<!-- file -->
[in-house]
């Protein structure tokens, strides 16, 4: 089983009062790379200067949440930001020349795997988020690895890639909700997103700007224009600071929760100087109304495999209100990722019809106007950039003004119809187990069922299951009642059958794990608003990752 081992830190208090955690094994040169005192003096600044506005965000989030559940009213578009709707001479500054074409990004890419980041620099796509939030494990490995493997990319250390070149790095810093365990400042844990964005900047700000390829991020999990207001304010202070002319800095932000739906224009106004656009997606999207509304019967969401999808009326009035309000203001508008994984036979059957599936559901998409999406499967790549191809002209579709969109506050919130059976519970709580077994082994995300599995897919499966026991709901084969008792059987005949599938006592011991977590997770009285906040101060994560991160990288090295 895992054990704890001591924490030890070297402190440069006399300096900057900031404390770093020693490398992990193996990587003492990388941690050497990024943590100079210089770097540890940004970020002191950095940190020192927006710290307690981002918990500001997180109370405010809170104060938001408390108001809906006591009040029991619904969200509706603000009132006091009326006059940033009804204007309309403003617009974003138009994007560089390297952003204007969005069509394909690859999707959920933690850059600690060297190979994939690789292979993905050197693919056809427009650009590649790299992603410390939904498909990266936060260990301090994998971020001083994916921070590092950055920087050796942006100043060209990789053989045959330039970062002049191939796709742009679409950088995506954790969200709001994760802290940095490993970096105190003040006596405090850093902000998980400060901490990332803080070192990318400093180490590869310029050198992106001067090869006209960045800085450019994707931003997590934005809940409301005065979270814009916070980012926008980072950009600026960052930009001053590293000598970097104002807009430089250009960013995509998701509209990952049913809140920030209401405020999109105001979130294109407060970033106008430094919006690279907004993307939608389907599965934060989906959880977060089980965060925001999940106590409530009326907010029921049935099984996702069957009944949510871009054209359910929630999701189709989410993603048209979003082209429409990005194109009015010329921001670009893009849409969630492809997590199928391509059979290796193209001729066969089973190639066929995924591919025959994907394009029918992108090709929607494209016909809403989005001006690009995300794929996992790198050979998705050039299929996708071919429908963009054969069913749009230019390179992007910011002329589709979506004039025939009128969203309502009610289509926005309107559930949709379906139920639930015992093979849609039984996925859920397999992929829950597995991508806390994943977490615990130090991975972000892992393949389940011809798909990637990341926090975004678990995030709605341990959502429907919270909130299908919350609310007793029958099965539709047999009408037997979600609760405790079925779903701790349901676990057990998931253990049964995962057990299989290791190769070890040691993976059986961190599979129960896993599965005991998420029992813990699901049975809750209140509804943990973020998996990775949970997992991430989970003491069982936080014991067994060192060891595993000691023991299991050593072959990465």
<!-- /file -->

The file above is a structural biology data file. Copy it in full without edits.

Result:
[in-house]
């Protein structure tokens, strides 16, 4: 089983009062790379200067949440930001020349795997988020690895890639909700997103700007224009600071929760100087109304495999209100990722019809106007950039003004119809187990069922299951009642059958794990608003990752 081992830190208090955690094994040169005192003096600044506005965000989030559940009213578009709707001479500054074409990004890419980041620099796509939030494990490995493997990319250390070149790095810093365990400042844990964005900047700000390829991020999990207001304010202070002319800095932000739906224009106004656009997606999207509304019967969401999808009326009035309000203001508008994984036979059957599936559901998409999406499967790549191809002209579709969109506050919130059976519970709580077994082994995300599995897919499966026991709901084969008792059987005949599938006592011991977590997770009285906040101060994560991160990288090295 895992054990704890001591924490030890070297402190440069006399300096900057900031404390770093020693490398992990193996990587003492990388941690050497990024943590100079210089770097540890940004970020002191950095940190020192927006710290307690981002918990500001997180109370405010809170104060938001408390108001809906006591009040029991619904969200509706603000009132006091009326006059940033009804204007309309403003617009974003138009994007560089390297952003204007969005069509394909690859999707959920933690850059600690060297190979994939690789292979993905050197693919056809427009650009590649790299992603410390939904498909990266936060260990301090994998971020001083994916921070590092950055920087050796942006100043060209990789053989045959330039970062002049191939796709742009679409950088995506954790969200709001994760802290940095490993970096105190003040006596405090850093902000998980400060901490990332803080070192990318400093180490590869310029050198992106001067090869006209960045800085450019994707931003997590934005809940409301005065979270814009916070980012926008980072950009600026960052930009001053590293000598970097104002807009430089250009960013995509998701509209990952049913809140920030209401405020999109105001979130294109407060970033106008430094919006690279907004993307939608389907599965934060989906959880977060089980965060925001999940106590409530009326907010029921049935099984996702069957009944949510871009054209359910929630999701189709989410993603048209979003082209429409990005194109009015010329921001670009893009849409969630492809997590199928391509059979290796193209001729066969089973190639066929995924591919025959994907394009029918992108090709929607494209016909809403989005001006690009995300794929996992790198050979998705050039299929996708071919429908963009054969069913749009230019390179992007910011002329589709979506004039025939009128969203309502009610289509926005309107559930949709379906139920639930015992093979849609039984996925859920397999992929829950597995991508806390994943977490615990130090991975972000892992393949389940011809798909990637990341926090975004678990995030709605341990959502429907919270909130299908919350609310007793029958099965539709047999009408037997979600609760405790079925779903701790349901676990057990998931253990049964995962057990299989290791190769070890040691993976059986961190599979129960896993599965005991998420029992813990699901049975809750209140509804943990973020998996990775949970997992991430989970003491069982936080014991067994060192060891595993000691023991299991050593072959990465």